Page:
Fennelly v. Canada (Attorney General)

In Fish Cases, Judicial Review/Crown Liability on (Updated )

This case involved judicial review of a decision of the Minister of Fisheries to not re-issue an exploratory snow crab licence. During a previous judicial review application (digested herein), the court had made an order that the the Minister of Fisheries re-consider his decision based upon facts he had neglected to consider at the original appeal. After reconsidering the matter based upon the appropriate facts, the Minister once again decided not to re-issue the exploratory snow crab licence. The applicant then filed a new judicial review application alleging: (1) that the composition of the Licence Appeal Board that had advised the Minister raised a reasonable apprehension of bias because an employee of the Department of Fisheries served as its secretary and (2) the appeal board did not treat the applicant fairly.

With respect to the standard of review, the court applied the reasonableness standard to the appeal board (could the decision stand up to a somewhat probing analysis). With respect to the decision of the Minister, the court t followed Area Twenty Three Snow Crab Fisher’s Association et al. v. The A.G. of Canada et al. 2005 F.C. 1190 and said that the patent unreasonableness test applied (the decision must be so clearly wrong that the result must almost border absurd), but never really applied the test as it only really reviewed the recommendation of the appeal board.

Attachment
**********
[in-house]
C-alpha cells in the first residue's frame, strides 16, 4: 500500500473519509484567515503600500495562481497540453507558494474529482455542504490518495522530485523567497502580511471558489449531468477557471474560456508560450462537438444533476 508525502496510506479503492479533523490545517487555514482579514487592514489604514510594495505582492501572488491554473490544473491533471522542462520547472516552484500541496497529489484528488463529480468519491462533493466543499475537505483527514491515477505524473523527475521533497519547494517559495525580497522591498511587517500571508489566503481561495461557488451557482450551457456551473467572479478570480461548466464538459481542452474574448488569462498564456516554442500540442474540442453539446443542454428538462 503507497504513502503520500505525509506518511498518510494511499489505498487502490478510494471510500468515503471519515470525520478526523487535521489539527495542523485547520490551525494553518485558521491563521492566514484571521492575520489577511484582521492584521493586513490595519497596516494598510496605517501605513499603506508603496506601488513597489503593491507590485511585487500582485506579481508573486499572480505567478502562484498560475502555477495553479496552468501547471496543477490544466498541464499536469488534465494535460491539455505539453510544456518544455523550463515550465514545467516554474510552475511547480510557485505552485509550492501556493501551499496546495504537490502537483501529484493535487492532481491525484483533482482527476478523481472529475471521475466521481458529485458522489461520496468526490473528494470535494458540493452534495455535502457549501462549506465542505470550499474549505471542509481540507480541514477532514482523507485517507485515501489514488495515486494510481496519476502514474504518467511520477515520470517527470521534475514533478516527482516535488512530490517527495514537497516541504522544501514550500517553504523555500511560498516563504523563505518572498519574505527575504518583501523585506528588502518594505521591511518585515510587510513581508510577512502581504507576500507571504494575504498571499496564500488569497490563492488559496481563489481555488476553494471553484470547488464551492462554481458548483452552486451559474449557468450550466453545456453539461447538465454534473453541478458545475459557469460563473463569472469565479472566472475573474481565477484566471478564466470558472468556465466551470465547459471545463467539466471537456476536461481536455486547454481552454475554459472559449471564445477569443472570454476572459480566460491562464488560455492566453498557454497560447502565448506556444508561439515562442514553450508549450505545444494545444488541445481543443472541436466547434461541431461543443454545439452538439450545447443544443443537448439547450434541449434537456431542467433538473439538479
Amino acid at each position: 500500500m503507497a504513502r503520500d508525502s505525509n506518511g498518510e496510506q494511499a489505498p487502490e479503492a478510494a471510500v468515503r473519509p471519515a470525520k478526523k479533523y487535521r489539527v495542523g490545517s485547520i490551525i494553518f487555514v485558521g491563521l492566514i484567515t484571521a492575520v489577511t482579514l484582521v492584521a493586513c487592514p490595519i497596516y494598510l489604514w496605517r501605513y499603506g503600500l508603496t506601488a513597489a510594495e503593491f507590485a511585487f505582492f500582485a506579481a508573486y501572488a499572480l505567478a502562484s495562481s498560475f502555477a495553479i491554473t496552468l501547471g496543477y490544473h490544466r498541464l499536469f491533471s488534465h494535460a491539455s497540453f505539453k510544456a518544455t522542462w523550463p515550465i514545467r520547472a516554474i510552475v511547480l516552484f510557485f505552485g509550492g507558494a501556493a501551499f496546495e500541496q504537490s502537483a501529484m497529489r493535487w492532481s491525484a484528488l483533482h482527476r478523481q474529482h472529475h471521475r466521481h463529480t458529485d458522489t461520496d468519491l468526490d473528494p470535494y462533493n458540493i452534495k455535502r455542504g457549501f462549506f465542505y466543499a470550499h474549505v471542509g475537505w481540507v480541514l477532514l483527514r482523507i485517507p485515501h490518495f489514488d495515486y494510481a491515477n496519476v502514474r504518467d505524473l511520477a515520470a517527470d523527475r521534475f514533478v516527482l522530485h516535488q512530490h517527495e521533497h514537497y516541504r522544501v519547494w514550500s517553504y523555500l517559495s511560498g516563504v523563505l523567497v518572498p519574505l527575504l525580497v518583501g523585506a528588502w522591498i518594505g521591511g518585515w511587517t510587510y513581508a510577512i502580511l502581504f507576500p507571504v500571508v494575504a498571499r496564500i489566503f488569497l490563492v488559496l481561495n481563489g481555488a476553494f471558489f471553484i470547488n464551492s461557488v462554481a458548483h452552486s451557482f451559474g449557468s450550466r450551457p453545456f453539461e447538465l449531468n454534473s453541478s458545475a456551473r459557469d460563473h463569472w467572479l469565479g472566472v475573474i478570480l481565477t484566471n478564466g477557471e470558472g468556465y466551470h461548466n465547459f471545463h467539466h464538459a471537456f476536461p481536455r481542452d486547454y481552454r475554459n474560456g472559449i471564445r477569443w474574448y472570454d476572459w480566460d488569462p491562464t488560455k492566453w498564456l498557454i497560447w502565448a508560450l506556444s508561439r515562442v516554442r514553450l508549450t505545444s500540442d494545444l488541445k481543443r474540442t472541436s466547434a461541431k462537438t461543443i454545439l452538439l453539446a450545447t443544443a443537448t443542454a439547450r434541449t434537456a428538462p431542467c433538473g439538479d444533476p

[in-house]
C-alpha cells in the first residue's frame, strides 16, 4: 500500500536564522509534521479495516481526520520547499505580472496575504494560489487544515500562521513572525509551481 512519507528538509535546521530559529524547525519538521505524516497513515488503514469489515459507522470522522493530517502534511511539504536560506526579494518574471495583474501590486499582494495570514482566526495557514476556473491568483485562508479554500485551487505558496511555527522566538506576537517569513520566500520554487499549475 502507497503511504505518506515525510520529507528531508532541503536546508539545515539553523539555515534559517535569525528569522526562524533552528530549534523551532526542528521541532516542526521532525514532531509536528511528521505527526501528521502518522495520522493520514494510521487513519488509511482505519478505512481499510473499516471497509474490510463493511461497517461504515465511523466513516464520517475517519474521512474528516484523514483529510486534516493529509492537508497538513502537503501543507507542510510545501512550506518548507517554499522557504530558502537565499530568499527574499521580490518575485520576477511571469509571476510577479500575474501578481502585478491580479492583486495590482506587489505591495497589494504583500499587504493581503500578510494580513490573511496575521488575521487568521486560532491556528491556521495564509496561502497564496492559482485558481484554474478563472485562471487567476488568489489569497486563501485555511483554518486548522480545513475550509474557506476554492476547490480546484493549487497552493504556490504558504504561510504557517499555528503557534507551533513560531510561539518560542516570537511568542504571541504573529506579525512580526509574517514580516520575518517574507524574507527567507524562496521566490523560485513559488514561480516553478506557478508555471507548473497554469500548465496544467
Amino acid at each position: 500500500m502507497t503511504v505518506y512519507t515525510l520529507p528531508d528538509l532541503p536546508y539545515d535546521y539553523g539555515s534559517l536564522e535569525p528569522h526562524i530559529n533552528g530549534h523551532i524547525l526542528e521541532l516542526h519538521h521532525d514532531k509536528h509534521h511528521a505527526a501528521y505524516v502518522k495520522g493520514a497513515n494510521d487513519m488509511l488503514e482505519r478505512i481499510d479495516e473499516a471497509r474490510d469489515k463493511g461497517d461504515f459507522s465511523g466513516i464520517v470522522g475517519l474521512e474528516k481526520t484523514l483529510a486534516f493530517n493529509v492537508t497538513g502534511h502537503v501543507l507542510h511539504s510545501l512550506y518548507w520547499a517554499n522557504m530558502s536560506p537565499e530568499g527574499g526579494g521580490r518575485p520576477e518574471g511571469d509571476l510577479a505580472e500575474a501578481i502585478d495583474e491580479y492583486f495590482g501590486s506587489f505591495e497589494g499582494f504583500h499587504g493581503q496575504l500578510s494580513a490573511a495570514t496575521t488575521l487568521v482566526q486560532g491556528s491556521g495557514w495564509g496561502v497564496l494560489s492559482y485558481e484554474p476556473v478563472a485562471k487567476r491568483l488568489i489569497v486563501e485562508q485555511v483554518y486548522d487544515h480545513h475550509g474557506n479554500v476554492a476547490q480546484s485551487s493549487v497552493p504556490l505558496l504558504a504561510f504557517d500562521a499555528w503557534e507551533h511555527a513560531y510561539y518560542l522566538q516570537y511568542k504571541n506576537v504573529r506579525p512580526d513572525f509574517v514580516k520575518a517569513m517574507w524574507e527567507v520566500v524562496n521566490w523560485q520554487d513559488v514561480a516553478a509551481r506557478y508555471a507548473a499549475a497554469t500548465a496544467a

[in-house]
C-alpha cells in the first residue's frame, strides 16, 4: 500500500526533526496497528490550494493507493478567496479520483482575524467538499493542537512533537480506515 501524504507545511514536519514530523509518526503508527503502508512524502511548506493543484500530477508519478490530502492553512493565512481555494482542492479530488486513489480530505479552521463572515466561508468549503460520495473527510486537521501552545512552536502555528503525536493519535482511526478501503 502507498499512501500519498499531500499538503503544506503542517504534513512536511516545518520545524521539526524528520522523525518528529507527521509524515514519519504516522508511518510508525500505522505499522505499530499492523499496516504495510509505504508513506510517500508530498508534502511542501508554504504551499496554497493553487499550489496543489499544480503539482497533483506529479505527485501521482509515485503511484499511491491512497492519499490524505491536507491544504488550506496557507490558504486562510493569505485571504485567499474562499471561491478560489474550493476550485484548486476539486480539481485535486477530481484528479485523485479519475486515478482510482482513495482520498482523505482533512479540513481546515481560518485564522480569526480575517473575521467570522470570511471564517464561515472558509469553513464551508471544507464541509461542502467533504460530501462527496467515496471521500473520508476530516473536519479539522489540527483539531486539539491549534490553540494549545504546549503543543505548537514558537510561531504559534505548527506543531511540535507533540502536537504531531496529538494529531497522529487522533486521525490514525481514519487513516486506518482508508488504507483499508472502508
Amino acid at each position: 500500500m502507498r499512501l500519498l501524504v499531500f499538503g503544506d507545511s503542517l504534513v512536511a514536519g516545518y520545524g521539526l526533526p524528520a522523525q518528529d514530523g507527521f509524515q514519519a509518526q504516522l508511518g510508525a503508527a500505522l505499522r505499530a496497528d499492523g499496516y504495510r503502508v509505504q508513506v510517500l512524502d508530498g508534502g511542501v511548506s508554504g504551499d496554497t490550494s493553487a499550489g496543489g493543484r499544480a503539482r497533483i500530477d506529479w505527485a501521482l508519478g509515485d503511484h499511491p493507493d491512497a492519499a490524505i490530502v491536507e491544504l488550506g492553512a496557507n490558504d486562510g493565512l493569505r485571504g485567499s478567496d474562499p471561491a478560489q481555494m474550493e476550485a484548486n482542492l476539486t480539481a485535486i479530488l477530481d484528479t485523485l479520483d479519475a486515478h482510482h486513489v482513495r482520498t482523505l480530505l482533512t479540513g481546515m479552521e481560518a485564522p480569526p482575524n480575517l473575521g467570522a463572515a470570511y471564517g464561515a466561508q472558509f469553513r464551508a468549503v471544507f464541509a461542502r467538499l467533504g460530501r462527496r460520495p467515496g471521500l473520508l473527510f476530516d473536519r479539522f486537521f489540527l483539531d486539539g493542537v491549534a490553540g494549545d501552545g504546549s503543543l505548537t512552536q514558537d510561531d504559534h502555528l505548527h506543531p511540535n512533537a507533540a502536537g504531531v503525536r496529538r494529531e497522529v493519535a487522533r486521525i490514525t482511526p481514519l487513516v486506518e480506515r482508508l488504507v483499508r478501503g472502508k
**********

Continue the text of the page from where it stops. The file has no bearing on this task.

In reviewing the decision of the appeal board, the court was not persuaded the applicant was not treated fairly. With respect to the composition of the appeal board, the court followed Jada Fishing Co. v. Canada (Minister of Fisheries and Oceans) (2002), 288 N.R. 237 (F.C.A.) to find that existence of a secretary from the Department of Fisheries who took no part in the deliberations did not raise a reasonable apprehension of bias.

Editor’s note: This case is a good example of the difficulty faced by applicants for judicial review when the most common remedy is to simply direct the decision maker to re-consider its earlier decision. As can be seen, notwithstanding directions to consider overlooked facts, it is not uncommon for the the decision maker to re-confirm its earlier decision.